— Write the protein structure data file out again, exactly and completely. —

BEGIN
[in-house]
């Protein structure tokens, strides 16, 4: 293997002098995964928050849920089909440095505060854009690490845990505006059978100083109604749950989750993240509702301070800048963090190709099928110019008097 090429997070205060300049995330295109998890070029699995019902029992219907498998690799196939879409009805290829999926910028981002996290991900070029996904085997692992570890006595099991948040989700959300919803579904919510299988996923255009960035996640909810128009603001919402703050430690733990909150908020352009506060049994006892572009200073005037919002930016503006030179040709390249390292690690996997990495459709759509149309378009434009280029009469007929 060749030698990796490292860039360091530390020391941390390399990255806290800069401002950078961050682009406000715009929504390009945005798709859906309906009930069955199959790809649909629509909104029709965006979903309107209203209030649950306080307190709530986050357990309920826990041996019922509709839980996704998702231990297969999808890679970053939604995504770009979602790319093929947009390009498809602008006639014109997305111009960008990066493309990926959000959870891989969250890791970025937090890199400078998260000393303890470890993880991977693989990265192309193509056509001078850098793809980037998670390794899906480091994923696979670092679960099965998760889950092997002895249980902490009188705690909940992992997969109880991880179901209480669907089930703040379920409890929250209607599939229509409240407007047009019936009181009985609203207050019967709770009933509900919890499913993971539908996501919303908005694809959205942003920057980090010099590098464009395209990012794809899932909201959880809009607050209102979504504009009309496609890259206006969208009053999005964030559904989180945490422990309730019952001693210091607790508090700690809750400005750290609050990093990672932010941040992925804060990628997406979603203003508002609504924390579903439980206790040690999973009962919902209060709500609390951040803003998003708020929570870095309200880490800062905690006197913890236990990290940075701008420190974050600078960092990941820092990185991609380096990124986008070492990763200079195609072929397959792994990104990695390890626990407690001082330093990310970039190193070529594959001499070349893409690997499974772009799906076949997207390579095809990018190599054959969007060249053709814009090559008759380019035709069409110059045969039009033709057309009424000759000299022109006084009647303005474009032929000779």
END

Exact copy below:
[in-house]
């Protein structure tokens, strides 16, 4: 293997002098995964928050849920089909440095505060854009690490845990505006059978100083109604749950989750993240509702301070800048963090190709099928110019008097 090429997070205060300049995330295109998890070029699995019902029992219907498998690799196939879409009805290829999926910028981002996290991900070029996904085997692992570890006595099991948040989700959300919803579904919510299988996923255009960035996640909810128009603001919402703050430690733990909150908020352009506060049994006892572009200073005037919002930016503006030179040709390249390292690690996997990495459709759509149309378009434009280029009469007929 060749030698990796490292860039360091530390020391941390390399990255806290800069401002950078961050682009406000715009929504390009945005798709859906309906009930069955199959790809649909629509909104029709965006979903309107209203209030649950306080307190709530986050357990309920826990041996019922509709839980996704998702231990297969999808890679970053939604995504770009979602790319093929947009390009498809602008006639014109997305111009960008990066493309990926959000959870891989969250890791970025937090890199400078998260000393303890470890993880991977693989990265192309193509056509001078850098793809980037998670390794899906480091994923696979670092679960099965998760889950092997002895249980902490009188705690909940992992997969109880991880179901209480669907089930703040379920409890929250209607599939229509409240407007047009019936009181009985609203207050019967709770009933509900919890499913993971539908996501919303908005694809959205942003920057980090010099590098464009395209990012794809899932909201959880809009607050209102979504504009009309496609890259206006969208009053999005964030559904989180945490422990309730019952001693210091607790508090700690809750400005750290609050990093990672932010941040992925804060990628997406979603203003508002609504924390579903439980206790040690999973009962919902209060709500609390951040803003998003708020929570870095309200880490800062905690006197913890236990990290940075701008420190974050600078960092990941820092990185991609380096990124986008070492990763200079195609072929397959792994990104990695390890626990407690001082330093990310970039190193070529594959001499070349893409690997499974772009799906076949997207390579095809990018190599054959969007060249053709814009090559008759380019035709069409110059045969039009033709057309009424000759000299022109006084009647303005474009032929000779």